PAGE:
Lauded as a hero, Rose was approached by the Confederate government to act as an ambassador to Europe. She was supplied with various contacts on the continent and in Britain. Rose shipped out in September of 1864 and made good use of the passage writing a memoir of sorts. My Imprisonment and the First Year of Abolition Rule in Washington was published in Britain, where it became a bestseller.
Curiously, European states that were vehemently anti-slavery welcomed Rose with open arms. She met Queen Victoria and was received by Napoleon III and Empress Eugenie. When she packed up to return to the South aboard the Confederate merchant ship Condor, she apparently carried agreements of concord from both England and France. She also carried a large amount of gold in bar form. Though this is sometimes said to be her royalties from My Imprisonment... it was more likely covert funding for the Confederate cause from European governments.
Condor had a rough crossing that only got worse when she reached the coast of North Carolina. Spotted and chased by USS Niphon, Condor ran aground near Cape Fear. Alarmed at the prospect of being captured, Rose packed up her papers and her gold and demanded that Condor's captain send her ashore in one of the ship's boats. Unable to resist Rebel Rose, the captain sent her out into a raging storm in what probably amounted to no more than a dinghy. The boat was quickly swamped and overturned within sight of the beach. Weighed down by her gold, Wild Rose O'Neal Greenhow drown in the cold Atlantic Ocean.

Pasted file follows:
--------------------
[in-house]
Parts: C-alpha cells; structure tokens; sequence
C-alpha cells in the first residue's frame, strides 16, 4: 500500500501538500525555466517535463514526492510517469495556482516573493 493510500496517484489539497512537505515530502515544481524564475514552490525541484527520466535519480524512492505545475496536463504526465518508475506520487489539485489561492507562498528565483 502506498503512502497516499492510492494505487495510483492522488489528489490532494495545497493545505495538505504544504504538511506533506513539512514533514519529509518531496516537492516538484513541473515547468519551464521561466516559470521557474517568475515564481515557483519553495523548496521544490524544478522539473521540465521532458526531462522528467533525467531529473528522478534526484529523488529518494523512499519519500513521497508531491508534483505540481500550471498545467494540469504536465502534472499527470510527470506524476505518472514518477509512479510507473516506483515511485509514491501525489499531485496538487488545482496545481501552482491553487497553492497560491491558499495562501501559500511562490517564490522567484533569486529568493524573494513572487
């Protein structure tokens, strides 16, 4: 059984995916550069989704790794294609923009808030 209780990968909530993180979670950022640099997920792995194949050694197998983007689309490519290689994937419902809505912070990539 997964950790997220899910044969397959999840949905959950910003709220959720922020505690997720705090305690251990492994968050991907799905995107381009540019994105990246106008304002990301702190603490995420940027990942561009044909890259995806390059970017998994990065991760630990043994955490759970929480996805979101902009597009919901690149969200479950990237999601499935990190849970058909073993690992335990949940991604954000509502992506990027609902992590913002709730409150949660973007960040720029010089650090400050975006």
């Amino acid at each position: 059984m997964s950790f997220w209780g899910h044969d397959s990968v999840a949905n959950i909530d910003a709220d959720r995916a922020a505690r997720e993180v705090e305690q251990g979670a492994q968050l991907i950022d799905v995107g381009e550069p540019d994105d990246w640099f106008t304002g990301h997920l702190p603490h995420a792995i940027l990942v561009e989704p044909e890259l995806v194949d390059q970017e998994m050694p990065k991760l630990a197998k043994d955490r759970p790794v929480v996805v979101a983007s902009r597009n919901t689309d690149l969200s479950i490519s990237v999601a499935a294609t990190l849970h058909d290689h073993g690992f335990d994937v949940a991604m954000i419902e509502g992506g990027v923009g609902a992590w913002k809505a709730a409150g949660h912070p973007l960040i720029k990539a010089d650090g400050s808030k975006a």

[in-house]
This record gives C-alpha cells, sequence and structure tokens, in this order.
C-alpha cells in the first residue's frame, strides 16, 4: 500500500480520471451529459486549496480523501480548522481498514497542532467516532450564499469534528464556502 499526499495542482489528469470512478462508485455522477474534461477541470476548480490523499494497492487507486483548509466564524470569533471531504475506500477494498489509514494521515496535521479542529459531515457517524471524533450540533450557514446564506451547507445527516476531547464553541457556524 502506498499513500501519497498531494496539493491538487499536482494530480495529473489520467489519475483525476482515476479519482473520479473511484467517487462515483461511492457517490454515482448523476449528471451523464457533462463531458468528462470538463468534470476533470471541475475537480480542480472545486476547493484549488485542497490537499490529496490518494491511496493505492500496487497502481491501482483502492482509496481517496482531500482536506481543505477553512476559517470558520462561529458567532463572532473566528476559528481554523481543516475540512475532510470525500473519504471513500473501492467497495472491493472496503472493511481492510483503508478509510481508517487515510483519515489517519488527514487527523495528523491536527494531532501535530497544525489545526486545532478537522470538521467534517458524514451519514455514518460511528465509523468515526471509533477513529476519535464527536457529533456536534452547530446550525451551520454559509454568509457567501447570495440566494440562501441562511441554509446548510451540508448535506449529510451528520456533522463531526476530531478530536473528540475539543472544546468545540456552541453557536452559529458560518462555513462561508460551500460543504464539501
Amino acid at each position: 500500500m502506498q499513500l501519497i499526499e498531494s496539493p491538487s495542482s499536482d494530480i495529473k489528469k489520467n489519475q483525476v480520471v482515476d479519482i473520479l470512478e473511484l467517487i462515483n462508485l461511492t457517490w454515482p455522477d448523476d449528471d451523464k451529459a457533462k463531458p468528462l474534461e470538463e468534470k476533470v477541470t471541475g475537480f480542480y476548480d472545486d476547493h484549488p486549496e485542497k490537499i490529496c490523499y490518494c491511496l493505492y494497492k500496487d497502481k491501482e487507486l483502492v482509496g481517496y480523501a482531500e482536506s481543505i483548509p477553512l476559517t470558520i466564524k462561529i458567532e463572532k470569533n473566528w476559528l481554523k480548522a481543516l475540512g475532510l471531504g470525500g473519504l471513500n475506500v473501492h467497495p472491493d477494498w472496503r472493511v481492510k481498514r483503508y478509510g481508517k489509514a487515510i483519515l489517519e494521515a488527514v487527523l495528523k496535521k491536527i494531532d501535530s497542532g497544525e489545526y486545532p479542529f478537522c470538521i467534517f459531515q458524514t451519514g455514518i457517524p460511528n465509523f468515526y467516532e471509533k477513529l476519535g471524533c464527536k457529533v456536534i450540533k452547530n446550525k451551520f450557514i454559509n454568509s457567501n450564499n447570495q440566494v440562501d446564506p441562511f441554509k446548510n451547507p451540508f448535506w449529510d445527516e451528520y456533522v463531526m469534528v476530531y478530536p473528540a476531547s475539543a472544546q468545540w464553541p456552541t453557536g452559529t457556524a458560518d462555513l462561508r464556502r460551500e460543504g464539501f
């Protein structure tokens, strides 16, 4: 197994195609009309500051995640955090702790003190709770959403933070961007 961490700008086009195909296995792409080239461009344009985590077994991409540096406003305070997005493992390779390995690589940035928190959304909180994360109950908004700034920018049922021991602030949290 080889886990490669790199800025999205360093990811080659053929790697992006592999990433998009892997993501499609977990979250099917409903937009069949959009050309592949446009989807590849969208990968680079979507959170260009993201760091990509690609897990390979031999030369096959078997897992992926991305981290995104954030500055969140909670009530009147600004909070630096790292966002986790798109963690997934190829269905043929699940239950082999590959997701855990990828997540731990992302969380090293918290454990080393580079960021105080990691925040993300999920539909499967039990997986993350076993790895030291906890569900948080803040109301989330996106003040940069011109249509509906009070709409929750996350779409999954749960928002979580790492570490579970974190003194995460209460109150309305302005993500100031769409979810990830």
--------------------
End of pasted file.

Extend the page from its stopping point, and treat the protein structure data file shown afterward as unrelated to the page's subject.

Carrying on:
Her body was recovered not long after the tragedy in October of 1864. An apocryphal story is told of a rebel soldier finding the body, taking the gold bars and heaving Rose back into the sea. When he learned whose body he had defiled, he returned the gold and hanged himself. Even so, it does not appear that the European gold was ever found.
Rose was buried with full military honors. Her tomb's inscription proclaims her as "a bearer of dispatches to the Confederate Government." As Michael Farquhar noted in his September, 2000 article on Rose, "Her death had the epic touch in which she herself would have glorified."
Header: Rose Greenhow via House Divided via Library of Congress